St. John’s wort Hypericum perforatum

St. John’s wort is renowned for its treatment of depression, but it possesses other medicinal benefits, as well. It is an erect, multi-stemmed, perennial forb that grow to 3 feet tall. It has long, slender “runners” growing on and just below the soil surface. Its numerous flowers are symmetrical around a central point, growing in flat-topped clusters. They are bright yellow-orange and edged with black dots. Other common names include Klamath weed, chase-devil, goatweed, rosin rose, and Tipton’s weed.
Europe, Africa, Asia, Northern Africa, Middle East, all US states except Alabama, Arizona, Florida, Utah
Antidepressant, antibacterial, antifungal, nervine. Used for heart palpitations, anxiety, exhaustion, fibromyalgia, chronic fatigue syndrome, seasonal affective disorder, smoking cessation, sore muscles, nerve pain, irritable bowel syndrome, skin conditions, PMS, hepatitis C, migraine, headache, obsessive-compulsive disorder, ADHD, symptoms of menopause, hemorrhoids, burns, wounds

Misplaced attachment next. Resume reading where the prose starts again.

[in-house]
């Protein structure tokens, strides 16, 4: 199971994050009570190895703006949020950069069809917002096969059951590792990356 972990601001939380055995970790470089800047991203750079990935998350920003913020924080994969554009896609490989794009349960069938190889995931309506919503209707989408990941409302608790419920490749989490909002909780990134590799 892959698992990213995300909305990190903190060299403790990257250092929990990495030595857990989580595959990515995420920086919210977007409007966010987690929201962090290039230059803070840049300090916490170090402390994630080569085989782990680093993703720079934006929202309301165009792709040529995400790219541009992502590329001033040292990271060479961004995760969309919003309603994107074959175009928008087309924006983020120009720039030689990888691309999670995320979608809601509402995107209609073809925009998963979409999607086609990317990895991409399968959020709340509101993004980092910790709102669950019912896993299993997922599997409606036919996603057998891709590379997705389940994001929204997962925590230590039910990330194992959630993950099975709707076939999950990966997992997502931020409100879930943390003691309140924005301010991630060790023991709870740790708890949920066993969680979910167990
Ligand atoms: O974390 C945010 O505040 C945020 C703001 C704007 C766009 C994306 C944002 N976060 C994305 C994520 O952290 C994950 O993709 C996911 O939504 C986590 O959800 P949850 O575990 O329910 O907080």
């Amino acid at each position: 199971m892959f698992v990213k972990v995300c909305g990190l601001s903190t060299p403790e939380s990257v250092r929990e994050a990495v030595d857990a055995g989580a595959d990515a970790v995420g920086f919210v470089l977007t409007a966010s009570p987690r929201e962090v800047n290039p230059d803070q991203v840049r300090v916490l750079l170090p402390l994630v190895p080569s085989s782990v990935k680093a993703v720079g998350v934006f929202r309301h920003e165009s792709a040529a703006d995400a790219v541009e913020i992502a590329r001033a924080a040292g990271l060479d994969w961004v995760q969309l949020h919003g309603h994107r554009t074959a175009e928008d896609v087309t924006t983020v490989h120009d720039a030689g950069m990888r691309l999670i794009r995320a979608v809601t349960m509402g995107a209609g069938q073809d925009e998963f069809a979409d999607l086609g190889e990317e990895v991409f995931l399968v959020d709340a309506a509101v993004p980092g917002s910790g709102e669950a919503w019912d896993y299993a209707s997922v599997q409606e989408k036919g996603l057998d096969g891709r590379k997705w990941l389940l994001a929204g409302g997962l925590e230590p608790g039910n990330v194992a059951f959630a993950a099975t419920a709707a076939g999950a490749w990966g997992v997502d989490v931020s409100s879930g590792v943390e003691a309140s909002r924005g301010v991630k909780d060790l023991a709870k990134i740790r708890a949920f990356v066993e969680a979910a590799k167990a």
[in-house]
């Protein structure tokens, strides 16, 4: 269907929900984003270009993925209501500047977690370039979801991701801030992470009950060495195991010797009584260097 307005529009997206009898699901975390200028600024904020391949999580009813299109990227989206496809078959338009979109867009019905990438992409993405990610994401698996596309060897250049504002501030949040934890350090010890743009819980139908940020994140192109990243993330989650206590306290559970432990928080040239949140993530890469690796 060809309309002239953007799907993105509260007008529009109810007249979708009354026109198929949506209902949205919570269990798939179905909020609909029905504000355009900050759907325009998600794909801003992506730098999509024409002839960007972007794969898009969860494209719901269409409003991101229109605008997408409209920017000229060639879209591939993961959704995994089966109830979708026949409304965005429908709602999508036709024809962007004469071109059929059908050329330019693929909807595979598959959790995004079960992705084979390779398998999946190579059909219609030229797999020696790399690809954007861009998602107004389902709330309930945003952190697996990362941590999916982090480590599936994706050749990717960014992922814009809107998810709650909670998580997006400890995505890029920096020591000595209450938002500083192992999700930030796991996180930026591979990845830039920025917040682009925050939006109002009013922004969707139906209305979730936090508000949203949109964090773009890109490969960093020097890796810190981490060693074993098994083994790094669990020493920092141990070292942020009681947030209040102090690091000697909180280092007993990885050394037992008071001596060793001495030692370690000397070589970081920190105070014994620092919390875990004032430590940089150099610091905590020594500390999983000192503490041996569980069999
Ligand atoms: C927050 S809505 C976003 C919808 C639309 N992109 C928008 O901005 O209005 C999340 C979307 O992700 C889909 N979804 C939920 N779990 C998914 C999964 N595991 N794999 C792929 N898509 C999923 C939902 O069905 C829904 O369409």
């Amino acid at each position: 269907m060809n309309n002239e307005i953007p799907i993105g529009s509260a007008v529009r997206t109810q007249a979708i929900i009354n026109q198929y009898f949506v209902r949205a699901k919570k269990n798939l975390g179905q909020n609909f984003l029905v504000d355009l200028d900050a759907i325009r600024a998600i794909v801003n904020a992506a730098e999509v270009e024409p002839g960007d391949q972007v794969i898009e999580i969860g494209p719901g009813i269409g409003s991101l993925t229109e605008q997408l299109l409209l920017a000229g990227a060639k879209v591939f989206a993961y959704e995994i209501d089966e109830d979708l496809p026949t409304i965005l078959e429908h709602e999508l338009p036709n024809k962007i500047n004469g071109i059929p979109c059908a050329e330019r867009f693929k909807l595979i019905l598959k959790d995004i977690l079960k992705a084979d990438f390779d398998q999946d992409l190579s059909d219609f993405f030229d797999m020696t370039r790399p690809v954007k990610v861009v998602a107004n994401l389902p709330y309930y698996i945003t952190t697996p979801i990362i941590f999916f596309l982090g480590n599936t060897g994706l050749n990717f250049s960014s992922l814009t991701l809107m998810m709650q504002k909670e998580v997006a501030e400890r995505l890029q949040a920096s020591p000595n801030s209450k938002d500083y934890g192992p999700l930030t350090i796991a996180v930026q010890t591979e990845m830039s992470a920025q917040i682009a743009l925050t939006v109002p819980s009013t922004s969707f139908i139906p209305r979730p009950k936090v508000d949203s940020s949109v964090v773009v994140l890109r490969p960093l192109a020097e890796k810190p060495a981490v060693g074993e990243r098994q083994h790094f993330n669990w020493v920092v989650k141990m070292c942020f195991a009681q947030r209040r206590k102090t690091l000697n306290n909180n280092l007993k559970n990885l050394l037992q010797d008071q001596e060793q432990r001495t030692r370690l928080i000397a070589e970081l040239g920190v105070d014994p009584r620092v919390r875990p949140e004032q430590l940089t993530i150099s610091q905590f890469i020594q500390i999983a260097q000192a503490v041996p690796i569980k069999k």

St. John’s wort can be purchased in tea, pill, or liquid form. A common dosage is 2 to 4 grams three times per day. For all conditions, pour
1 cup boiling water over 1 to 2 teaspoons dried leaves. Steep for 5 minutes. Strain and drink in one sitting. Cooled, this can be used as a rinse or bath for skin conditions, burns, and wounds.